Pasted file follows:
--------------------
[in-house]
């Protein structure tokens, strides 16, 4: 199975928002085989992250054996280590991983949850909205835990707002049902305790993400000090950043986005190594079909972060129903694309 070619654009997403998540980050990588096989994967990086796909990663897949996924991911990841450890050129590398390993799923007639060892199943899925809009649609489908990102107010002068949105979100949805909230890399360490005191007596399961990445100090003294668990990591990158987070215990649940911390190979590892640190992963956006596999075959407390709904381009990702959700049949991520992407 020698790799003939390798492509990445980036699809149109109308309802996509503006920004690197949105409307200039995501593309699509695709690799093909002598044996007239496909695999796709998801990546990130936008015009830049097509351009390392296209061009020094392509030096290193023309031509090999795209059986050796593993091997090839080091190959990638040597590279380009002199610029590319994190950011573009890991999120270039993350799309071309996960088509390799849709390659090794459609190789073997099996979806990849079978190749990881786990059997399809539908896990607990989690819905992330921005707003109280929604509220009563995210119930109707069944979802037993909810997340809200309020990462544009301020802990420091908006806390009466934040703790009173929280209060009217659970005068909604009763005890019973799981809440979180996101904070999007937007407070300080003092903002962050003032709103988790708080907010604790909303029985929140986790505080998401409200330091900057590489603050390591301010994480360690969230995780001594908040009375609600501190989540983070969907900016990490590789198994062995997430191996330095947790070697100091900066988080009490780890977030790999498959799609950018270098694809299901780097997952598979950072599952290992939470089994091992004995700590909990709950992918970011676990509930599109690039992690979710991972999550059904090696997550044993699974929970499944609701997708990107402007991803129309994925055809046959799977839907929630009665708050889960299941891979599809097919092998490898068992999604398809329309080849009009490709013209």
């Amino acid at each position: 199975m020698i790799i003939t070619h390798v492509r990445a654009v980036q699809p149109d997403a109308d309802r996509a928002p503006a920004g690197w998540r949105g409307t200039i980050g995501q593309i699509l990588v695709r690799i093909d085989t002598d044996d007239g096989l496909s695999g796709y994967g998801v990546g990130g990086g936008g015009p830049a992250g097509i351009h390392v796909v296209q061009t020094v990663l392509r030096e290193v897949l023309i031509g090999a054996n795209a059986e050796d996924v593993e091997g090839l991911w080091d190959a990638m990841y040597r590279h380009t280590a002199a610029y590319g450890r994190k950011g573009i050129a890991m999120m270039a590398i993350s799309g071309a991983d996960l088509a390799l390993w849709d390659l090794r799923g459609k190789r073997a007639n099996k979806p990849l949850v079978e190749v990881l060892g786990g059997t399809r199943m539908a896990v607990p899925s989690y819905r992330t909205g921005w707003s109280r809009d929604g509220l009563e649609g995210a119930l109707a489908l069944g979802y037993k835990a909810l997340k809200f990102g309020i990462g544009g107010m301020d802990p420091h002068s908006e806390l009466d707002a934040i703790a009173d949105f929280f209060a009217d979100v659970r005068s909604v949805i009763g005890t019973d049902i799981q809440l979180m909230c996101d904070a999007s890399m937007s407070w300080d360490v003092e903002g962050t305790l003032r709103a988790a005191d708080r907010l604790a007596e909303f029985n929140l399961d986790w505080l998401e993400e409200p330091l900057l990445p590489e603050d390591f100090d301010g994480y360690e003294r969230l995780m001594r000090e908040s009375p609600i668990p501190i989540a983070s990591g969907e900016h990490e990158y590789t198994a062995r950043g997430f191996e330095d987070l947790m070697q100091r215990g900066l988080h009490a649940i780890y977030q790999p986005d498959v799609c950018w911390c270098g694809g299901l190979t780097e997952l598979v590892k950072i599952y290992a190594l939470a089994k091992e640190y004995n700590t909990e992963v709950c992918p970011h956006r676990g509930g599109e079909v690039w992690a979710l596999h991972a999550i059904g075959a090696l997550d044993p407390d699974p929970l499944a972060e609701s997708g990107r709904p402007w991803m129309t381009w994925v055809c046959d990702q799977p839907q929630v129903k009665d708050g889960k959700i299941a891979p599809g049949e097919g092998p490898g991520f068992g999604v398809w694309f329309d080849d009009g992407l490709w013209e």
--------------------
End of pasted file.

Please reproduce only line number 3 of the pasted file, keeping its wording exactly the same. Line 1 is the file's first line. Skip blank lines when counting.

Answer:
């Amino acid at each position: 199975m020698i790799i003939t070619h390798v492509r990445a654009v980036q699809p149109d997403a109308d309802r996509a928002p503006a920004g690197w998540r949105g409307t200039i980050g995501q593309i699509l990588v695709r690799i093909d085989t002598d044996d007239g096989l496909s695999g796709y994967g998801v990546g990130g990086g936008g015009p830049a992250g097509i351009h390392v796909v296209q061009t020094v990663l392509r030096e290193v897949l023309i031509g090999a054996n795209a059986e050796d996924v593993e091997g090839l991911w080091d190959a990638m990841y040597r590279h380009t280590a002199a610029y590319g450890r994190k950011g573009i050129a890991m999120m270039a590398i993350s799309g071309a991983d996960l088509a390799l390993w849709d390659l090794r799923g459609k190789r073997a007639n099996k979806p990849l949850v079978e190749v990881l060892g786990g059997t399809r199943m539908a896990v607990p899925s989690y819905r992330t909205g921005w707003s109280r809009d929604g509220l009563e649609g995210a119930l109707a489908l069944g979802y037993k835990a909810l997340k809200f990102g309020i990462g544009g107010m301020d802990p420091h002068s908006e806390l009466d707002a934040i703790a009173d949105f929280f209060a009217d979100v659970r005068s909604v949805i009763g005890t019973d049902i799981q809440l979180m909230c996101d904070a999007s890399m937007s407070w300080d360490v003092e903002g962050t305790l003032r709103a988790a005191d708080r907010l604790a007596e909303f029985n929140l399961d986790w505080l998401e993400e409200p330091l900057l990445p590489e603050d390591f100090d301010g994480y360690e003294r969230l995780m001594r000090e908040s009375p609600i668990p501190i989540a983070s990591g969907e900016h990490e990158y590789t198994a062995r950043g997430f191996e330095d987070l947790m070697q100091r215990g900066l988080h009490a649940i780890y977030q790999p986005d498959v799609c950018w911390c270098g694809g299901l190979t780097e997952l598979v590892k950072i599952y290992a190594l939470a089994k091992e640190y004995n700590t909990e992963v709950c992918p970011h956006r676990g509930g599109e079909v690039w992690a979710l596999h991972a999550i059904g075959a090696l997550d044993p407390d699974p929970l499944a972060e609701s997708g990107r709904p402007w991803m129309t381009w994925v055809c046959d990702q799977p839907q929630v129903k009665d708050g889960k959700i299941a891979p599809g049949e097919g092998p490898g991520f068992g999604v398809w694309f329309d080849d009009g992407l490709w013209e």